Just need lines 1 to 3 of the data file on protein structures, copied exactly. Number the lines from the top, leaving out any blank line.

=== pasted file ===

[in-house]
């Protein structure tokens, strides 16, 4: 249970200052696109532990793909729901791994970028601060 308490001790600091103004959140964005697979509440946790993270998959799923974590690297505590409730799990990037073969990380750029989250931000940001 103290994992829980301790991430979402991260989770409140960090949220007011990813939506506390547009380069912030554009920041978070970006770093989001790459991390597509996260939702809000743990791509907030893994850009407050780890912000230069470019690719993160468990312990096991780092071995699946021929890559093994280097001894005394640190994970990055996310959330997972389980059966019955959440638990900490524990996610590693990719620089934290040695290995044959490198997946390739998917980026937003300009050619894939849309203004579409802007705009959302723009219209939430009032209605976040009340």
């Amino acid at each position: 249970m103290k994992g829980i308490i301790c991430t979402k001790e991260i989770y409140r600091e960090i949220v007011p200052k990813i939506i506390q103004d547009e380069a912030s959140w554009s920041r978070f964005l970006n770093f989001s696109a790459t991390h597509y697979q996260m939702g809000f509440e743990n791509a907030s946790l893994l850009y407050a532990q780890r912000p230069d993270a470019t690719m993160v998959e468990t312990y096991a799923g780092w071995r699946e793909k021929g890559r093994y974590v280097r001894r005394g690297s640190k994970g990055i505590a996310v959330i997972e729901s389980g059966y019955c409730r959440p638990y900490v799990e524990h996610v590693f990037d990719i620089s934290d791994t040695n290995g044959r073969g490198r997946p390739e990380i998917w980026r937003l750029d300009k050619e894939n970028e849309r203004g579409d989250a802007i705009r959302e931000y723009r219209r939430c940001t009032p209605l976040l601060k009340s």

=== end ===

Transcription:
[in-house]
């Protein structure tokens, strides 16, 4: 249970200052696109532990793909729901791994970028601060 308490001790600091103004959140964005697979509440946790993270998959799923974590690297505590409730799990990037073969990380750029989250931000940001 103290994992829980301790991430979402991260989770409140960090949220007011990813939506506390547009380069912030554009920041978070970006770093989001790459991390597509996260939702809000743990791509907030893994850009407050780890912000230069470019690719993160468990312990096991780092071995699946021929890559093994280097001894005394640190994970990055996310959330997972389980059966019955959440638990900490524990996610590693990719620089934290040695290995044959490198997946390739998917980026937003300009050619894939849309203004579409802007705009959302723009219209939430009032209605976040009340």
């Amino acid at each position: 249970m103290k994992g829980i308490i301790c991430t979402k001790e991260i989770y409140r600091e960090i949220v007011p200052k990813i939506i506390q103004d547009e380069a912030s959140w554009s920041r978070f964005l970006n770093f989001s696109a790459t991390h597509y697979q996260m939702g809000f509440e743990n791509a907030s946790l893994l850009y407050a532990q780890r912000p230069d993270a470019t690719m993160v998959e468990t312990y096991a799923g780092w071995r699946e793909k021929g890559r093994y974590v280097r001894r005394g690297s640190k994970g990055i505590a996310v959330i997972e729901s389980g059966y019955c409730r959440p638990y900490v799990e524990h996610v590693f990037d990719i620089s934290d791994t040695n290995g044959r073969g490198r997946p390739e990380i998917w980026r937003l750029d300009k050619e894939n970028e849309r203004g579409d989250a802007i705009r959302e931000y723009r219209r939430c940001t009032p209605l976040l601060k009340s």